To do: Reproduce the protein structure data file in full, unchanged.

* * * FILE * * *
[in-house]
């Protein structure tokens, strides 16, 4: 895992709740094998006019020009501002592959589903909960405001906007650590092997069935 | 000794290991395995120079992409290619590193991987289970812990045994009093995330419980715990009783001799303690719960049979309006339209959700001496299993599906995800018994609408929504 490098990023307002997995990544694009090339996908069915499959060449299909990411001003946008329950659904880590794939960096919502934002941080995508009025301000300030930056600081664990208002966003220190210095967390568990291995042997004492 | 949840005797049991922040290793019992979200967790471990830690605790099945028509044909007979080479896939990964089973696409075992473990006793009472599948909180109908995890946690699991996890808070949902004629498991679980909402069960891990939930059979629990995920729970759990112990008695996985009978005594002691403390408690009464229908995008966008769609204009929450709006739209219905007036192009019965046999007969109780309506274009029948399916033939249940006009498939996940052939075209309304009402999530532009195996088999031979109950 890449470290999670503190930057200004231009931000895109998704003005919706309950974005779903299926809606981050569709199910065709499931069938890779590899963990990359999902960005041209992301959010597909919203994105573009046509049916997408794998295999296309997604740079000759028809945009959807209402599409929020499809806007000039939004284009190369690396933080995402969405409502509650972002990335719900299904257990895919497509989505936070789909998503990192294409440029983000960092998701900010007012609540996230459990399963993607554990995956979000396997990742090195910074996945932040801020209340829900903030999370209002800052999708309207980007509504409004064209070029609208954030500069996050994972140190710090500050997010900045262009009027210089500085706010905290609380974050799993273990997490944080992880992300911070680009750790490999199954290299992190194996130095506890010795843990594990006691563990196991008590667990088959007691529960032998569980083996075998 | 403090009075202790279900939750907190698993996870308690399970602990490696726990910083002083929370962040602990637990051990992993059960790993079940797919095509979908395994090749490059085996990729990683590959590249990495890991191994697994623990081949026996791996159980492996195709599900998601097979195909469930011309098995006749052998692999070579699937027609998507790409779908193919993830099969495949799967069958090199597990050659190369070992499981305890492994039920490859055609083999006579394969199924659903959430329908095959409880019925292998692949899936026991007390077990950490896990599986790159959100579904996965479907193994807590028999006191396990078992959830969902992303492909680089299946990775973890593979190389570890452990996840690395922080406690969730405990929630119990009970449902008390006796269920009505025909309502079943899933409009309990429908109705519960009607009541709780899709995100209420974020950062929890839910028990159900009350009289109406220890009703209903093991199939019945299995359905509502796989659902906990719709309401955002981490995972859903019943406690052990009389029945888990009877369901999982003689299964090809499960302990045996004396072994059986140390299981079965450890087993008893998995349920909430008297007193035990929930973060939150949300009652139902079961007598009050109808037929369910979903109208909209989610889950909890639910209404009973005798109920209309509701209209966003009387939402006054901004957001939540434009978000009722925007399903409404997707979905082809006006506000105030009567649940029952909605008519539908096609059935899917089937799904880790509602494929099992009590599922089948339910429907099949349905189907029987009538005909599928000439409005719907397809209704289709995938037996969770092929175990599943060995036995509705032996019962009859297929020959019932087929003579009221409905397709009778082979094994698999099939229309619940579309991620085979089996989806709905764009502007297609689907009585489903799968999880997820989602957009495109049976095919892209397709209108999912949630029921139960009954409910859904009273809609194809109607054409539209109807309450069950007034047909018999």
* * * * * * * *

[in-house]
């Protein structure tokens, strides 16, 4: 895992709740094998006019020009501002592959589903909960405001906007650590092997069935 | 000794290991395995120079992409290619590193991987289970812990045994009093995330419980715990009783001799303690719960049979309006339209959700001496299993599906995800018994609408929504 490098990023307002997995990544694009090339996908069915499959060449299909990411001003946008329950659904880590794939960096919502934002941080995508009025301000300030930056600081664990208002966003220190210095967390568990291995042997004492 | 949840005797049991922040290793019992979200967790471990830690605790099945028509044909007979080479896939990964089973696409075992473990006793009472599948909180109908995890946690699991996890808070949902004629498991679980909402069960891990939930059979629990995920729970759990112990008695996985009978005594002691403390408690009464229908995008966008769609204009929450709006739209219905007036192009019965046999007969109780309506274009029948399916033939249940006009498939996940052939075209309304009402999530532009195996088999031979109950 890449470290999670503190930057200004231009931000895109998704003005919706309950974005779903299926809606981050569709199910065709499931069938890779590899963990990359999902960005041209992301959010597909919203994105573009046509049916997408794998295999296309997604740079000759028809945009959807209402599409929020499809806007000039939004284009190369690396933080995402969405409502509650972002990335719900299904257990895919497509989505936070789909998503990192294409440029983000960092998701900010007012609540996230459990399963993607554990995956979000396997990742090195910074996945932040801020209340829900903030999370209002800052999708309207980007509504409004064209070029609208954030500069996050994972140190710090500050997010900045262009009027210089500085706010905290609380974050799993273990997490944080992880992300911070680009750790490999199954290299992190194996130095506890010795843990594990006691563990196991008590667990088959007691529960032998569980083996075998 | 403090009075202790279900939750907190698993996870308690399970602990490696726990910083002083929370962040602990637990051990992993059960790993079940797919095509979908395994090749490059085996990729990683590959590249990495890991191994697994623990081949026996791996159980492996195709599900998601097979195909469930011309098995006749052998692999070579699937027609998507790409779908193919993830099969495949799967069958090199597990050659190369070992499981305890492994039920490859055609083999006579394969199924659903959430329908095959409880019925292998692949899936026991007390077990950490896990599986790159959100579904996965479907193994807590028999006191396990078992959830969902992303492909680089299946990775973890593979190389570890452990996840690395922080406690969730405990929630119990009970449902008390006796269920009505025909309502079943899933409009309990429908109705519960009607009541709780899709995100209420974020950062929890839910028990159900009350009289109406220890009703209903093991199939019945299995359905509502796989659902906990719709309401955002981490995972859903019943406690052990009389029945888990009877369901999982003689299964090809499960302990045996004396072994059986140390299981079965450890087993008893998995349920909430008297007193035990929930973060939150949300009652139902079961007598009050109808037929369910979903109208909209989610889950909890639910209404009973005798109920209309509701209209966003009387939402006054901004957001939540434009978000009722925007399903409404997707979905082809006006506000105030009567649940029952909605008519539908096609059935899917089937799904880790509602494929099992009590599922089948339910429907099949349905189907029987009538005909599928000439409005719907397809209704289709995938037996969770092929175990599943060995036995509705032996019962009859297929020959019932087929003579009221409905397709009778082979094994698999099939229309619940579309991620085979089996989806709905764009502007297609689907009585489903799968999880997820989602957009495109049976095919892209397709209108999912949630029921139960009954409910859904009273809609194809109607054409539209109807309450069950007034047909018999």